SALT LAKE CITY (AP) — Secretary of the Interior Sally Jewell made a pitch Wednesday for a privately funded youth conservation corps and sought donations for the effort from executives at an outdoor-gear trade show.
Jewell said budget paralysis in Washington has forced her to seek help from the private sector. As she walked the showroom floor of the Outdoor Retailer Winter Market, she asked major players for money to put 100,000 youths to work on public lands.
"We're not waiting for Congress to act," said Jewell, a businesswoman who headed retailer Recreational Equipment Inc., or REI, for more than a decade before joining President Barack Obama's cabinet last year. "We want to get started this spring."
ANCHORAGE, Alaska (AP) — A federal appeals court Wednesday ruled in favor of environmental groups that claimed the U.S. government conducted a flawed environmental review before selling $2.7 billion in petroleum leases off Alaska's northwest coast in 2008.
The lawsuit had been filed by 15 environmental or Alaska Native groups, who called for an immediate suspension of drilling until a more adequate assessment is completed on drilling's possible effects on polar bears, walrus, ice seals, endangered whales and coastlines used by Alaska Native subsistence hunters.
"President Obama now has the chance to do right by the Arctic and the planet by keeping oil drilling out of the Chukchi Sea," said Earthjustice attorney Eric Grafe, who represented the groups, in a prepared statement. "It makes no sense to open up the fragile, irreplaceable, and already melting Arctic Ocean to risky drilling for dirty oil that will only exacerbate climate change already wreaking havoc on the Arctic and elsewhere."
President Barack Obama's energy team has been making the rounds in the runup to the State of the Union address next week -- and making sure to accentuate the positive.
Tough challenges lie ahead, however, during Obama's self-described "year of action," ones that will test whether his balanced approach to energy, as new presidential adviser John Podesta calls it, helps or hurts Democrats at the ballot box this fall.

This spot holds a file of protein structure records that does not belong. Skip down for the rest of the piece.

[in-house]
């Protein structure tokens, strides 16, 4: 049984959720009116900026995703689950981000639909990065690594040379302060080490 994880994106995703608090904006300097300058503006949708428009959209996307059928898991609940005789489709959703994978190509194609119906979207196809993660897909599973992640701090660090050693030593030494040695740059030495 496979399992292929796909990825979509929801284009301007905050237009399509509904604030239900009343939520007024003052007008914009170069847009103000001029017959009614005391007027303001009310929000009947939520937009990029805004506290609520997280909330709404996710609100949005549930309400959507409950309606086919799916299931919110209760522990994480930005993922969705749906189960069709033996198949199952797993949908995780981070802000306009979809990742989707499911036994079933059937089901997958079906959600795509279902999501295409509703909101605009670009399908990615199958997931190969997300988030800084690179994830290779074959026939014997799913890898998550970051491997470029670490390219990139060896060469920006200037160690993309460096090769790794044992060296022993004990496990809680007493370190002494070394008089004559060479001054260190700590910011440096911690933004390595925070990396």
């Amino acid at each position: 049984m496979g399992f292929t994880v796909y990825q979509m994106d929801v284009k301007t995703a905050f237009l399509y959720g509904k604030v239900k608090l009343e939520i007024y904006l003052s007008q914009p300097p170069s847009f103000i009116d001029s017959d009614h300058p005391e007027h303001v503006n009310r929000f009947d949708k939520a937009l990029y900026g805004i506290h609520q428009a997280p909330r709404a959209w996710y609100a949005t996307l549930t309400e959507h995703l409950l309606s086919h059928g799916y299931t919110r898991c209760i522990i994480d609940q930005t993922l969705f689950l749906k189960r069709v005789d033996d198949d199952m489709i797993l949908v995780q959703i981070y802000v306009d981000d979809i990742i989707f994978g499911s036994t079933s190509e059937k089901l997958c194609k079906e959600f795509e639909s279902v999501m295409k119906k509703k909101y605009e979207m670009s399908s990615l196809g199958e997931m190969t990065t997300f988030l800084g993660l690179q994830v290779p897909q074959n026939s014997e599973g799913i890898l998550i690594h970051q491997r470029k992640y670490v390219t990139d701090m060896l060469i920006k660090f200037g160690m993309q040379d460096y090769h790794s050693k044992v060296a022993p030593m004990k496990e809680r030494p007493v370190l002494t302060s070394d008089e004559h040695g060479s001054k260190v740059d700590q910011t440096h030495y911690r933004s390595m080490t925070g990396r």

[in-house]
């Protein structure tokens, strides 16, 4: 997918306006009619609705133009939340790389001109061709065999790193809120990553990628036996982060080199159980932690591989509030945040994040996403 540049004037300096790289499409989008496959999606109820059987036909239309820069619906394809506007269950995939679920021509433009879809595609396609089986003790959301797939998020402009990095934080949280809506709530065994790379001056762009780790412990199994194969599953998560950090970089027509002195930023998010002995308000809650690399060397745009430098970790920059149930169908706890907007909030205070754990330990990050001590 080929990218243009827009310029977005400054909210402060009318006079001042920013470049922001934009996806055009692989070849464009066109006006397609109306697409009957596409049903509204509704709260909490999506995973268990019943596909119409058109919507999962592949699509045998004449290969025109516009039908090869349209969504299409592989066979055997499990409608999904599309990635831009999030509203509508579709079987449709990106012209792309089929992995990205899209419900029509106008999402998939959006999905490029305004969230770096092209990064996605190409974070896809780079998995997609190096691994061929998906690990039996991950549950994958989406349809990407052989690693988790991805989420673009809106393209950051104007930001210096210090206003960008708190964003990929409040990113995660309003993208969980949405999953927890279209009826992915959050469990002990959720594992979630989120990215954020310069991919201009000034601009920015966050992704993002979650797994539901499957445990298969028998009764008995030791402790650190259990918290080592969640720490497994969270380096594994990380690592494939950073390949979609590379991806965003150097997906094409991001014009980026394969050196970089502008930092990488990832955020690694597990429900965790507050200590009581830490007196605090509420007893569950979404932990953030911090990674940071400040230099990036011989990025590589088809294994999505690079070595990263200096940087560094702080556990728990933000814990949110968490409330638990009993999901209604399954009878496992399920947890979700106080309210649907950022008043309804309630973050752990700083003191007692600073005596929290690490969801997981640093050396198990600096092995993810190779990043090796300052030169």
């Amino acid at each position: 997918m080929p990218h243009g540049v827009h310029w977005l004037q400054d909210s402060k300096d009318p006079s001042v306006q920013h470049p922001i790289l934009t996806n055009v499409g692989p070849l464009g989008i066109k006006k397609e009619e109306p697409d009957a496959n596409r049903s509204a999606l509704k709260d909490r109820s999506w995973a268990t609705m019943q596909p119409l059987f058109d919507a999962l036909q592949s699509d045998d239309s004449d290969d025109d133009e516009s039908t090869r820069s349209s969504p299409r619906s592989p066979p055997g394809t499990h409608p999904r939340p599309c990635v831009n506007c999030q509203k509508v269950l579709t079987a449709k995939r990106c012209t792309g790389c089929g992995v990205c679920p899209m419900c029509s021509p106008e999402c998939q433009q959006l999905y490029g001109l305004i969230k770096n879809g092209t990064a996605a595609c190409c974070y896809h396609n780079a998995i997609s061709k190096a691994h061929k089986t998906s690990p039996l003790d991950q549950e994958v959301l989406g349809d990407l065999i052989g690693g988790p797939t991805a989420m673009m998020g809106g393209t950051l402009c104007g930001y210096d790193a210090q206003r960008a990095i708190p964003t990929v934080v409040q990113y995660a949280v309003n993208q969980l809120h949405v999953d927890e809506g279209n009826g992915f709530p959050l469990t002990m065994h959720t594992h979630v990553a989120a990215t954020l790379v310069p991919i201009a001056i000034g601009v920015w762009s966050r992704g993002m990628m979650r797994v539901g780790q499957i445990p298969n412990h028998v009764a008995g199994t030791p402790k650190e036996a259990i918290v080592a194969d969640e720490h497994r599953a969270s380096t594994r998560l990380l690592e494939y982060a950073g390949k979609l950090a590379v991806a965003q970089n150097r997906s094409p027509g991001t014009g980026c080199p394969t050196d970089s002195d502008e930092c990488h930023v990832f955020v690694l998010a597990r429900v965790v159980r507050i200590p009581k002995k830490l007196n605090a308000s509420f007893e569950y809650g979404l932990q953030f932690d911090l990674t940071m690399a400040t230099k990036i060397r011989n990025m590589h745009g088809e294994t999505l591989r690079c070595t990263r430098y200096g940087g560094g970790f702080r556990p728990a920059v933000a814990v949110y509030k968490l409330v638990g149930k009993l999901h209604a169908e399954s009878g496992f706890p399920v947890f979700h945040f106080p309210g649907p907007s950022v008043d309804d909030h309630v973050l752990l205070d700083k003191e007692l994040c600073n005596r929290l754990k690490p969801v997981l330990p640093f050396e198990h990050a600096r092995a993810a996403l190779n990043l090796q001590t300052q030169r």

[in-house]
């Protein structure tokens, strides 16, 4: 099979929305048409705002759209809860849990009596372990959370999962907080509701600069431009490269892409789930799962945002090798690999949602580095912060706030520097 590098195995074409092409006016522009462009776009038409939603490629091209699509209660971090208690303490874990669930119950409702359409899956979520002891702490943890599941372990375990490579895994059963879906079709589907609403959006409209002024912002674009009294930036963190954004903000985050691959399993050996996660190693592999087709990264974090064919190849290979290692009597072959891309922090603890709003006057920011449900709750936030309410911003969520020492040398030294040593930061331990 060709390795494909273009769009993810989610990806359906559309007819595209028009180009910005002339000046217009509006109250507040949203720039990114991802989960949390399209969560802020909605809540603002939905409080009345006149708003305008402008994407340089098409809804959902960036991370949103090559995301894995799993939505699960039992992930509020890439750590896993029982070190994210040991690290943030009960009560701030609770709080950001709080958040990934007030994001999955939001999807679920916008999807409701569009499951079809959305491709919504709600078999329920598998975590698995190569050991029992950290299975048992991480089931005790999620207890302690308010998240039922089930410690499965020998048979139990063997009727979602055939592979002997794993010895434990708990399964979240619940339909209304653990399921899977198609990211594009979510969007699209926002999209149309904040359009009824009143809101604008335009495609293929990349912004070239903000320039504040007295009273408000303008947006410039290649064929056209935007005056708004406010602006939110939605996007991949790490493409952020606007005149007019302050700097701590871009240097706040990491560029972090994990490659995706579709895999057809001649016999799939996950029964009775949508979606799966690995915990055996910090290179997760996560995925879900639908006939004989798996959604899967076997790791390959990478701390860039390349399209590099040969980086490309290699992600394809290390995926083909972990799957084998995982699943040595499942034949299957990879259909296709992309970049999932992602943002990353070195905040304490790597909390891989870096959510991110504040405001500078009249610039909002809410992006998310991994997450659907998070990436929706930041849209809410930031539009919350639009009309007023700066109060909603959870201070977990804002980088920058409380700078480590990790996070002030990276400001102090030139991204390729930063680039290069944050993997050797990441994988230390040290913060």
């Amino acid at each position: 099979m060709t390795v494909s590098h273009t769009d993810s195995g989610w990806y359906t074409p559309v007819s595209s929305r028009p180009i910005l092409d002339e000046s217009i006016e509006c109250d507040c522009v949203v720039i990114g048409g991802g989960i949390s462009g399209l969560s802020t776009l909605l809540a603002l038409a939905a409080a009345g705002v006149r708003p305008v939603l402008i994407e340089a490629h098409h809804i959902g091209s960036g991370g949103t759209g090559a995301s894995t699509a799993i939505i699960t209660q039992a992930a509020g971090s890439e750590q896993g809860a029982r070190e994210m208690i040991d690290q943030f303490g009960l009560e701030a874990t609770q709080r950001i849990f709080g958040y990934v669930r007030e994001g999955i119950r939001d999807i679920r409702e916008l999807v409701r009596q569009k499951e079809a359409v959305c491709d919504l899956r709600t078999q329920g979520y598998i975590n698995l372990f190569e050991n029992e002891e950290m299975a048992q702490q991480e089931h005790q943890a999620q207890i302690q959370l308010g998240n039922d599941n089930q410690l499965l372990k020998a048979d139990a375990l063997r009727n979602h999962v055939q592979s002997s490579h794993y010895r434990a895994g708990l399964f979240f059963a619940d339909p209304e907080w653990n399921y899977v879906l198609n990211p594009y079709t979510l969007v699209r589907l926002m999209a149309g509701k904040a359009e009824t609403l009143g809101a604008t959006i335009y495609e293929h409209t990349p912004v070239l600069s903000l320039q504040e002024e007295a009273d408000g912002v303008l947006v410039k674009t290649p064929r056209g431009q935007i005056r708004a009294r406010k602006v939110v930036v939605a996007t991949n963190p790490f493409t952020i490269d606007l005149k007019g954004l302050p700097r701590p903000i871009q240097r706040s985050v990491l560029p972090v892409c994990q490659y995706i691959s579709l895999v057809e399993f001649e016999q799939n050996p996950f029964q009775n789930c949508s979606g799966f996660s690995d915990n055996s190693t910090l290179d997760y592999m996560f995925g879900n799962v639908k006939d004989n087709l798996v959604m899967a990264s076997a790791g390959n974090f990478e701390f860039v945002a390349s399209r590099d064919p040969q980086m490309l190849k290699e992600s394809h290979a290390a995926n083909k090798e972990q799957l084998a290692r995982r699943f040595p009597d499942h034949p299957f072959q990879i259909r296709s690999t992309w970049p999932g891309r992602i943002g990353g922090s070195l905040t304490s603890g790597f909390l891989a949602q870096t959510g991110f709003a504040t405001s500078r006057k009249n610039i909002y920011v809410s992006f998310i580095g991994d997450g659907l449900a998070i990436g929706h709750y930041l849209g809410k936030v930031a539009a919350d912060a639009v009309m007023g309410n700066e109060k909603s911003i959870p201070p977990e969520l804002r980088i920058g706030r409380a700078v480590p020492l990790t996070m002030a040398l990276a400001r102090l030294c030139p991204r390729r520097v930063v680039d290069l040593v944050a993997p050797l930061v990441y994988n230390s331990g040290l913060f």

Energy Secretary Ernest Moniz on Wednesday threw cold water on speculation that the Obama administration will take a fresh look at the ban on most exports of crude oil, which oil companies and a key Republican senator say is outdated.
Asked if the U.S. could export oil without raising domestic gasoline prices, Moniz said the administration is not looking at the ban, despite his comments last month that appeared to signal support for a review in light of flat demand and soaring production.
WASHINGTON (AP) — Here's a little secret about the State of the Union address that President Barack Obama will deliver next week: He'll give Congress a long list of requests but few likely will be approved. That's just the reality of a politically divided government.
Take a look at what happened after last year's speech. Congress was not in a giving mood, stalling or downright ignoring Obama legislative priorities such as gun legislation, immigration, a minimum wage hike and universal preschool. The president did better with his own to-do list, but even there the administration was still wrapping up some of his pledges just days before his 2014 State of the Union address.
Indeed, when Obama delivers his speech Tuesday before a joint session of Congress, it might sound familiar. Heavy on economic themes, the address will again appeal for action on immigration and the minimum wage, and in the event Congress once again balks, he'll offer narrower programs that he could initiate on his own.
A cartoon advertisement by the American Petroleum Institute poking fun at the anti-Keystone XL camp of cowboys and Native Americans in Washington this week has drawn fire from some of the protest participants, FuelFix reports.
Polls released Thursday by the American Petroleum Institute and the conservative-leaning Rasmussen Reports found support among U.S. voters for construction of the Keystone XL pipeline, The Hill reports.
Lawmakers from North Dakota’s congressional delegation discussed oil train safety with Transportation Secretary Anthony Foxx as he visited the site of last year’s derailment and explosion in Casselton, The Hill reports.
A White House spokesman Wednesday night challenged a report by Rolling Stone that President Barack Obama will decide against the controversial Keystone XL pipeline project, saying on Twitter that "nobody knows" his thinking, National Journal reports.